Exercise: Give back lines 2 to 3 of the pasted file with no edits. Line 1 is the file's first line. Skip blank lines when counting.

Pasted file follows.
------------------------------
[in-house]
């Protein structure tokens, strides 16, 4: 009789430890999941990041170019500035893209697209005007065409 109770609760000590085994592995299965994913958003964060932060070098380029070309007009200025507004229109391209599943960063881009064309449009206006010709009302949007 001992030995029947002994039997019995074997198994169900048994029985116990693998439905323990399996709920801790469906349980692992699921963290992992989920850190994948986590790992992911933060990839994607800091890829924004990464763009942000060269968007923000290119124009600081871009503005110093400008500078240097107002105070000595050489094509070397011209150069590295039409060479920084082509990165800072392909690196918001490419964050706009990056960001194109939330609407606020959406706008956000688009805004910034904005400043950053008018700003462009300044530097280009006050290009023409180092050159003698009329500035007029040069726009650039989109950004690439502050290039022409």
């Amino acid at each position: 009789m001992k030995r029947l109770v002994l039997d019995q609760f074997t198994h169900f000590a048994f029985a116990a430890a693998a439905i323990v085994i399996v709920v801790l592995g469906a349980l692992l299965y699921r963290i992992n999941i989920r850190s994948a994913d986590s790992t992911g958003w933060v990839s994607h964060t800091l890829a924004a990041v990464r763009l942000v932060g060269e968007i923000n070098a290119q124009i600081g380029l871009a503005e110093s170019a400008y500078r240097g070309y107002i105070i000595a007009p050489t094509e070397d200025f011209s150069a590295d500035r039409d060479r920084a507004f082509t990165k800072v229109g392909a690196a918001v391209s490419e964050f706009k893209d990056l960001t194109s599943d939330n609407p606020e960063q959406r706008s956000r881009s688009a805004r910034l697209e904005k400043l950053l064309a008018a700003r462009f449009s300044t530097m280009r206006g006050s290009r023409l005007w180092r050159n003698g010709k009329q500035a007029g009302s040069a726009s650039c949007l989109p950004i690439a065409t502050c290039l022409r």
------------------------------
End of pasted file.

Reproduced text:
């Protein structure tokens, strides 16, 4: 009789430890999941990041170019500035893209697209005007065409 109770609760000590085994592995299965994913958003964060932060070098380029070309007009200025507004229109391209599943960063881009064309449009206006010709009302949007 001992030995029947002994039997019995074997198994169900048994029985116990693998439905323990399996709920801790469906349980692992699921963290992992989920850190994948986590790992992911933060990839994607800091890829924004990464763009942000060269968007923000290119124009600081871009503005110093400008500078240097107002105070000595050489094509070397011209150069590295039409060479920084082509990165800072392909690196918001490419964050706009990056960001194109939330609407606020959406706008956000688009805004910034904005400043950053008018700003462009300044530097280009006050290009023409180092050159003698009329500035007029040069726009650039989109950004690439502050290039022409």
């Amino acid at each position: 009789m001992k030995r029947l109770v002994l039997d019995q609760f074997t198994h169900f000590a048994f029985a116990a430890a693998a439905i323990v085994i399996v709920v801790l592995g469906a349980l692992l299965y699921r963290i992992n999941i989920r850190s994948a994913d986590s790992t992911g958003w933060v990839s994607h964060t800091l890829a924004a990041v990464r763009l942000v932060g060269e968007i923000n070098a290119q124009i600081g380029l871009a503005e110093s170019a400008y500078r240097g070309y107002i105070i000595a007009p050489t094509e070397d200025f011209s150069a590295d500035r039409d060479r920084a507004f082509t990165k800072v229109g392909a690196a918001v391209s490419e964050f706009k893209d990056l960001t194109s599943d939330n609407p606020e960063q959406r706008s956000r881009s688009a805004r910034l697209e904005k400043l950053l064309a008018a700003r462009f449009s300044t530097m280009r206006g006050s290009r023409l005007w180092r050159n003698g010709k009329q500035a007029g009302s040069a726009s650039c949007l989109p950004i690439a065409t502050c290039l022409r």